Here is a short-list of possible VP choices for Mitt Romney, the all-but-certain Republican Party nominee who will challenge President Barack Obama in November’s election.
MARCO RUBIO, 40, US senator from Florida:
There are few better ways to dent Obama’s re-election hopes than to neutralize his command of the Hispanic vote, and there are few Hispanics on a higher national trajectory than Rubio.
The son of Cuban immigrants oozes charisma, can campaign in fluent Spanish, comes from a huge battleground state, and has support from the conservative Tea Party movement. But he is a young, freshman senator with little national experience – exactly the qualities for which Republicans slammed Obama in 2008.
ROB PORTMAN, 56, US senator from Ohio:
This top official in the administration of George W. Bush has been confirmed twice to cabinet posts – US trade representative and director of Office of Management and Budget – meaning he’s been extensively vetted.
He could help carry Ohio, a must-win for any Republican candidate, and he’s considered a moderate who won’t rock the boat for Romney. But analysts say there’s a “boredom” factor to consider.
CHRIS CHRISTIE, 49, governor of New Jersey:
A lawyer by training, Christie heard loud entreaties to run for president. He demurred, saying he was enjoying his job as governor too much. While he has since said he’d entertain being running mate to Romney, whom he has endorsed, Christie can be brash, blunt and rough around the edges.
SUSANA MARTINEZ, 52, governor of New Mexico:
As the nation’s first Hispanic female governor, Martinez has seen speculation about her as a top “veep” candidate soar. She would check many boxes for Romney, including the need to court women and Latinos.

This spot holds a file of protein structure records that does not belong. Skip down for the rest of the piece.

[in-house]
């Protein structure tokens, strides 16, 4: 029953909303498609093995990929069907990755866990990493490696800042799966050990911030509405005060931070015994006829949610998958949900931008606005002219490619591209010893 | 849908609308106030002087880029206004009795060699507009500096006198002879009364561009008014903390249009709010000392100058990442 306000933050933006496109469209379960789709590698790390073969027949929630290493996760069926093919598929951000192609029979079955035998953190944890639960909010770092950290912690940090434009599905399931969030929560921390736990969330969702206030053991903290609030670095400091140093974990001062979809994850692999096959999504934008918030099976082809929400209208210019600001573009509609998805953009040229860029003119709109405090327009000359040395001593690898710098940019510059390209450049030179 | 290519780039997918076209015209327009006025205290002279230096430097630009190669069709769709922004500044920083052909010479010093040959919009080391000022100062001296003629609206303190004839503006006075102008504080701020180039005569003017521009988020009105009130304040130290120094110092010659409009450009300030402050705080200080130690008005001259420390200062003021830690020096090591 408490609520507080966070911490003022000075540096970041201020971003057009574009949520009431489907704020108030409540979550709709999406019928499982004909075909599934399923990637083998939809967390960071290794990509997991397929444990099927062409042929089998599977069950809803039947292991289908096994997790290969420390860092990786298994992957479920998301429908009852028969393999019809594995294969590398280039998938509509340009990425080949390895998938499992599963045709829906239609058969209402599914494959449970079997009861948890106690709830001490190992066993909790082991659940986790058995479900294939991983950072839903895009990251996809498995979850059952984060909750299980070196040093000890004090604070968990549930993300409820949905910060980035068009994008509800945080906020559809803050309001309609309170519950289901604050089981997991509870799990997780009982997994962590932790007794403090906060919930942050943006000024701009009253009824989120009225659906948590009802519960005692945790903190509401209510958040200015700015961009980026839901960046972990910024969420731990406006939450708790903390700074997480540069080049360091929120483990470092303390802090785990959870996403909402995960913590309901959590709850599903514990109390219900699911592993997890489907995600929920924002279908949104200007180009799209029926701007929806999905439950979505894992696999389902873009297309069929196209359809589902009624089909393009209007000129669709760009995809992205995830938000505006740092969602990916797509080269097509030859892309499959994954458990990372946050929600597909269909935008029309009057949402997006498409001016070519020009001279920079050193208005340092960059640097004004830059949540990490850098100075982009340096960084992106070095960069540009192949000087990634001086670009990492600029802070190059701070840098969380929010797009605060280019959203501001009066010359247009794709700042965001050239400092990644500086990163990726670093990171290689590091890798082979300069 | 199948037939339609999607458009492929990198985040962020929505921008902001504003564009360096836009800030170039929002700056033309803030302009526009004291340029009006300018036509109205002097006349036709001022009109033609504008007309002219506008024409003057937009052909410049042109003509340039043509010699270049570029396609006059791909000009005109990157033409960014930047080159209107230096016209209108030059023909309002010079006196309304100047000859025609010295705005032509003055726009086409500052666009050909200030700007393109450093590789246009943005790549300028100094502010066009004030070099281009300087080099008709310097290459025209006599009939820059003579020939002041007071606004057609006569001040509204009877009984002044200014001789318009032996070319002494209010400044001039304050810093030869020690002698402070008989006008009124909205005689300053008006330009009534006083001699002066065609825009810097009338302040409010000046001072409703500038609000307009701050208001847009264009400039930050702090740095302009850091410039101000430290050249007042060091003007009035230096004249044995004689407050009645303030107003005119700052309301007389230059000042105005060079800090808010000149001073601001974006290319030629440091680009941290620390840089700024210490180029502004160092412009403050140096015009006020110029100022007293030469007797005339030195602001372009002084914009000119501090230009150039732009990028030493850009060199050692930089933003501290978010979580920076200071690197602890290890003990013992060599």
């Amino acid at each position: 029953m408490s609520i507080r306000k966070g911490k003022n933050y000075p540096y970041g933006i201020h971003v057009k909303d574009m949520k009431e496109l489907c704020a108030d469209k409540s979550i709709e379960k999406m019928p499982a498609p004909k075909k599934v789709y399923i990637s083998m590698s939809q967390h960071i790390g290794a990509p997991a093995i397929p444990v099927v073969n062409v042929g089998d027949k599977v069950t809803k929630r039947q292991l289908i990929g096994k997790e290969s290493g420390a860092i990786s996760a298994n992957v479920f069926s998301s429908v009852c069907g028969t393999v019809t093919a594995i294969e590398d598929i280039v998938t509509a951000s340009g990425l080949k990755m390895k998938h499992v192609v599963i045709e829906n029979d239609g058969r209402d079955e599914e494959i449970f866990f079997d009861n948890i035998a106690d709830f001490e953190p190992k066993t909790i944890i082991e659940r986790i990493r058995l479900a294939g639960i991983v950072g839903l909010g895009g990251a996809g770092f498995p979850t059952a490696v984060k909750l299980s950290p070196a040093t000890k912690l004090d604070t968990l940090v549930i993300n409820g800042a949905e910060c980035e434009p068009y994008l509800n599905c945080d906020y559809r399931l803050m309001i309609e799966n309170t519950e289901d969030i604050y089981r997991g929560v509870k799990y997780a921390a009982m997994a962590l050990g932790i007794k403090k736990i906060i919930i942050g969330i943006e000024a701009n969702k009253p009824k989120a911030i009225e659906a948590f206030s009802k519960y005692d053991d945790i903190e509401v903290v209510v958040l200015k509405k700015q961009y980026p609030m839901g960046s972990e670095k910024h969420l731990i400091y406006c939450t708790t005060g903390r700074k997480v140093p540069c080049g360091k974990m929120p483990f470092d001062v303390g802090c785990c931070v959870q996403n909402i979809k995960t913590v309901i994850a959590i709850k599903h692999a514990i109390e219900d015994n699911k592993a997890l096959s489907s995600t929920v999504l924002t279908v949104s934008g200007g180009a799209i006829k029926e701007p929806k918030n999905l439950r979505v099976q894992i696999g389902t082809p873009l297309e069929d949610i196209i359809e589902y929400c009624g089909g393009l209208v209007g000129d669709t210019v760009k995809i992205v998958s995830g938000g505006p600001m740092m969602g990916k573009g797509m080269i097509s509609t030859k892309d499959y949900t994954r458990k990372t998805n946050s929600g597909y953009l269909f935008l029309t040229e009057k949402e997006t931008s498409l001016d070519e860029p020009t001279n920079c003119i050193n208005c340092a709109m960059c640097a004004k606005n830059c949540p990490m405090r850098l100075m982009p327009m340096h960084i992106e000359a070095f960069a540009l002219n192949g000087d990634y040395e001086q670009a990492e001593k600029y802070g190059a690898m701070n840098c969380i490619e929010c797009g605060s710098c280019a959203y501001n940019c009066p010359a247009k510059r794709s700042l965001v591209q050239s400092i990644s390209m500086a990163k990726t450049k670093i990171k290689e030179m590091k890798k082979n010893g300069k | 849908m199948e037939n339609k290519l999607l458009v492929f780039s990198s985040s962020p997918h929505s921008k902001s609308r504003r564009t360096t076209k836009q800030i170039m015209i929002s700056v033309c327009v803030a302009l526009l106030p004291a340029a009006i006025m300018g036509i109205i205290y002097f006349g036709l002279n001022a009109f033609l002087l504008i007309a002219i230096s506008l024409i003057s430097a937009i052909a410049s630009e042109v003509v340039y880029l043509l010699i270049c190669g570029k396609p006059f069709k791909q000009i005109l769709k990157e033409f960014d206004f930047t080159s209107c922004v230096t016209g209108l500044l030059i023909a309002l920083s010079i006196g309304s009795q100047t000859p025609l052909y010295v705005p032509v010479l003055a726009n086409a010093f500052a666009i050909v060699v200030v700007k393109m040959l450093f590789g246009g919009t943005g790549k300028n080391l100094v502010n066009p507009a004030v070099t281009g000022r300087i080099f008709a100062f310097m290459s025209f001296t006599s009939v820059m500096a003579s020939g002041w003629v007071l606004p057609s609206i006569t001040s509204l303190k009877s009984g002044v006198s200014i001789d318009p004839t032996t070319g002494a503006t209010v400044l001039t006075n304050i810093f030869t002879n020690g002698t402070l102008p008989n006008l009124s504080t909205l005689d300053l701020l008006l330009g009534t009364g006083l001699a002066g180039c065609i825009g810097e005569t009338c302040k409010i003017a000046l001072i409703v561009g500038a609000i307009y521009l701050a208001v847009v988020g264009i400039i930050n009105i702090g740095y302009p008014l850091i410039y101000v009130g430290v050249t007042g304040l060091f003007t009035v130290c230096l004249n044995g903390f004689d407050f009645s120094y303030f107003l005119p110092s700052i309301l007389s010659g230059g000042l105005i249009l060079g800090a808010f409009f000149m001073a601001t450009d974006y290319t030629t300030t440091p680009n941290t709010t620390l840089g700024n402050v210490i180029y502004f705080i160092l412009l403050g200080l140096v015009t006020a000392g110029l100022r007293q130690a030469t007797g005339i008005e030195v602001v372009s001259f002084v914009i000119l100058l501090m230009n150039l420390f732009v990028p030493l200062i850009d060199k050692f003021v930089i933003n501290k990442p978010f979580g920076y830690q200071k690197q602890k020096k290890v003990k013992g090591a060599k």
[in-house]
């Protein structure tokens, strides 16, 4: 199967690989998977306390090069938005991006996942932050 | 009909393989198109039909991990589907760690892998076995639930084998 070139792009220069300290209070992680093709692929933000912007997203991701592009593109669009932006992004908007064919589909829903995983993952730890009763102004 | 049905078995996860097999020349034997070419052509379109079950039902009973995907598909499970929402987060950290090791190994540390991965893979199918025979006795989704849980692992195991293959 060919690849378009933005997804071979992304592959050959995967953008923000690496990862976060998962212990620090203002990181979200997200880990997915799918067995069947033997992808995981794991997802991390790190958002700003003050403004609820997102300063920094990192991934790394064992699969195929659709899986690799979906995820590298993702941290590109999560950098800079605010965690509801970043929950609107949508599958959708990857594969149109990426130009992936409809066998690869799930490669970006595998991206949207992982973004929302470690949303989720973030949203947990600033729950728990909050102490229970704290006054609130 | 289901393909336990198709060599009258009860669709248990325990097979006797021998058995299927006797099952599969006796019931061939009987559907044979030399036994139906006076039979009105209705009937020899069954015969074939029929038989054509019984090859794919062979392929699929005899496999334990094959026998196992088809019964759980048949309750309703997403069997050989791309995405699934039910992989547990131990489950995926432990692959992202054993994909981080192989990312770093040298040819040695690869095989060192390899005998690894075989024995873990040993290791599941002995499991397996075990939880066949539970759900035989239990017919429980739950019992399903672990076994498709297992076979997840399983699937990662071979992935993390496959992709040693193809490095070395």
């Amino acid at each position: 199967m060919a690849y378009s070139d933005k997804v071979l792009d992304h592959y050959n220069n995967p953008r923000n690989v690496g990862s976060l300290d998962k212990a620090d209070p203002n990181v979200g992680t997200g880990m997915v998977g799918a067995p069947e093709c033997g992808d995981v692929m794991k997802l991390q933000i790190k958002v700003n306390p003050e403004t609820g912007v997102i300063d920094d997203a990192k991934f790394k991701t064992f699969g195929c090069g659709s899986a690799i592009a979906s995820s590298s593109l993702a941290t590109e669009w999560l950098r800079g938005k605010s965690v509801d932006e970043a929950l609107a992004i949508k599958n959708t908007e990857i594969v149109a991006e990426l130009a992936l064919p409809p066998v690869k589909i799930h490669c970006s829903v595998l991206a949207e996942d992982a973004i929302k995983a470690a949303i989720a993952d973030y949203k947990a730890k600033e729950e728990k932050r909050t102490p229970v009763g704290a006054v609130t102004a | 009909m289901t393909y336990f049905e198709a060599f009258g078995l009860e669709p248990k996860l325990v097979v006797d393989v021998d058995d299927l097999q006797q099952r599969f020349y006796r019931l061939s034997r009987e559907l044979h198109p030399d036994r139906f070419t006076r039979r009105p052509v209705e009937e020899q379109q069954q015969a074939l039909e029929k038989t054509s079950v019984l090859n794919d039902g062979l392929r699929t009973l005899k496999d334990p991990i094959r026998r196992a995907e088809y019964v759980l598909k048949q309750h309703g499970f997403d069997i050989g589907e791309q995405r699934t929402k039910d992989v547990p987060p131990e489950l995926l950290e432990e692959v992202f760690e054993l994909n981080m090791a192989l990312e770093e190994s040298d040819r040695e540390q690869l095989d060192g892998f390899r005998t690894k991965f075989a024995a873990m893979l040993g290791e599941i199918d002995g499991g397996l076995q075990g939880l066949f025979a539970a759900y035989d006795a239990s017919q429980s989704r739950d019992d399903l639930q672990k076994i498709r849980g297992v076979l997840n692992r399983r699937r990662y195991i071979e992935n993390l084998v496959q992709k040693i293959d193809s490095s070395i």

But she has sworn off the job, and her political narrative – popular new governor from a small state who has little national exposure — may be too similar to that of Sarah Palin in 2008.
PAUL RYAN, 42, US congressman from Wisconsin:
The House Budget Committee chairman commands attention thanks to his controversial budget passed by the House last month. Romney has endorsed the plan and campaigned with Ryan for several days, a move some saw as a test run for a Romney-Ryan ticket.
Ryan’s command of budgetary matters is a plus, but if the Supreme Court upholds as constitutional Obama’s health care reform law, which the Ryan plan wants scrapped, he could look more like a liability than an asset.
BOBBY JINDAL, 40, governor of Louisiana
The former US congressman of Indian descent distinguished himself during the 2010 Gulf oil spill which impacted his state. As an ethnic minority he’d bring diversity to the ticket, while as a southern conservative he could woo the party’s core voters.
MITCH DANIELS, 62, governor of Indiana:
This former budget director in the Bush administration has won plaudits for undertaking budget reform in his state. Now in his second term as governor, he declined a presidential run earlier this year.
NIKKI HALEY, 40, governor of South Carolina:
One of the earliest major Republican figures to endorse Romney, this daughter of Indian immigrants is South Carolina’s first female and minority governor. She also has heavy Tea Party support.